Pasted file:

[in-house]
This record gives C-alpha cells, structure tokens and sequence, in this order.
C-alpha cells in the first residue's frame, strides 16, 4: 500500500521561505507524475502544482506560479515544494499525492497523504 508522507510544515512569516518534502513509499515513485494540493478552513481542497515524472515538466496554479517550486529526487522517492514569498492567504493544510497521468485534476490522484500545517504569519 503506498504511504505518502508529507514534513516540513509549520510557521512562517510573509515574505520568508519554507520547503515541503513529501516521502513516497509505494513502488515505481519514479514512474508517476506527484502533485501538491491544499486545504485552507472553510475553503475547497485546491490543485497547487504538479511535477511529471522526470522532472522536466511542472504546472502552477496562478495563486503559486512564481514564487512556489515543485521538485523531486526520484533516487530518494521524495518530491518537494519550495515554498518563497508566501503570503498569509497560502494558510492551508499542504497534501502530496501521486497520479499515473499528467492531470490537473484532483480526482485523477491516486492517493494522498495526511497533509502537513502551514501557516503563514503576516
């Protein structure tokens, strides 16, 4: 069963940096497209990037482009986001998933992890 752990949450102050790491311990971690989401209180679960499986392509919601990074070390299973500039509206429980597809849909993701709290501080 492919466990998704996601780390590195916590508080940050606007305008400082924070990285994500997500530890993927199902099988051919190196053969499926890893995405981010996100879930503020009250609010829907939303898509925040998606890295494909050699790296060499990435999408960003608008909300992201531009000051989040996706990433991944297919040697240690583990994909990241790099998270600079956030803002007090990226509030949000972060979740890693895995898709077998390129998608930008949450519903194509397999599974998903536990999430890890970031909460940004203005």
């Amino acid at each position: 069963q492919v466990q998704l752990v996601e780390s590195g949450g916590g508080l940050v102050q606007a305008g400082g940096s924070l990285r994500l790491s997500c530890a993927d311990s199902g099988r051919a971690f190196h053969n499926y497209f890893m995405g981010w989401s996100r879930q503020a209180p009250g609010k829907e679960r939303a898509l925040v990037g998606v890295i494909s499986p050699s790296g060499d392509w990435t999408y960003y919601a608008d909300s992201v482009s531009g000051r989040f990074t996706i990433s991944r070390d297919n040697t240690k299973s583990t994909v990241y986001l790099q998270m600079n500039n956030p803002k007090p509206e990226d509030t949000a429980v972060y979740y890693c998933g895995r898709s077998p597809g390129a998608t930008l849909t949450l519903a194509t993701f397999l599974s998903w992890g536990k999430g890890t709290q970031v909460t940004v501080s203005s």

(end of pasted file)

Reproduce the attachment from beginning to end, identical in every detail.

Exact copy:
[in-house]
This record gives C-alpha cells, structure tokens and sequence, in this order.
C-alpha cells in the first residue's frame, strides 16, 4: 500500500521561505507524475502544482506560479515544494499525492497523504 508522507510544515512569516518534502513509499515513485494540493478552513481542497515524472515538466496554479517550486529526487522517492514569498492567504493544510497521468485534476490522484500545517504569519 503506498504511504505518502508529507514534513516540513509549520510557521512562517510573509515574505520568508519554507520547503515541503513529501516521502513516497509505494513502488515505481519514479514512474508517476506527484502533485501538491491544499486545504485552507472553510475553503475547497485546491490543485497547487504538479511535477511529471522526470522532472522536466511542472504546472502552477496562478495563486503559486512564481514564487512556489515543485521538485523531486526520484533516487530518494521524495518530491518537494519550495515554498518563497508566501503570503498569509497560502494558510492551508499542504497534501502530496501521486497520479499515473499528467492531470490537473484532483480526482485523477491516486492517493494522498495526511497533509502537513502551514501557516503563514503576516
């Protein structure tokens, strides 16, 4: 069963940096497209990037482009986001998933992890 752990949450102050790491311990971690989401209180679960499986392509919601990074070390299973500039509206429980597809849909993701709290501080 492919466990998704996601780390590195916590508080940050606007305008400082924070990285994500997500530890993927199902099988051919190196053969499926890893995405981010996100879930503020009250609010829907939303898509925040998606890295494909050699790296060499990435999408960003608008909300992201531009000051989040996706990433991944297919040697240690583990994909990241790099998270600079956030803002007090990226509030949000972060979740890693895995898709077998390129998608930008949450519903194509397999599974998903536990999430890890970031909460940004203005």
């Amino acid at each position: 069963q492919v466990q998704l752990v996601e780390s590195g949450g916590g508080l940050v102050q606007a305008g400082g940096s924070l990285r994500l790491s997500c530890a993927d311990s199902g099988r051919a971690f190196h053969n499926y497209f890893m995405g981010w989401s996100r879930q503020a209180p009250g609010k829907e679960r939303a898509l925040v990037g998606v890295i494909s499986p050699s790296g060499d392509w990435t999408y960003y919601a608008d909300s992201v482009s531009g000051r989040f990074t996706i990433s991944r070390d297919n040697t240690k299973s583990t994909v990241y986001l790099q998270m600079n500039n956030p803002k007090p509206e990226d509030t949000a429980v972060y979740y890693c998933g895995r898709s077998p597809g390129a998608t930008l849909t949450l519903a194509t993701f397999l599974s998903w992890g536990k999430g890890t709290q970031v909460t940004v501080s203005s």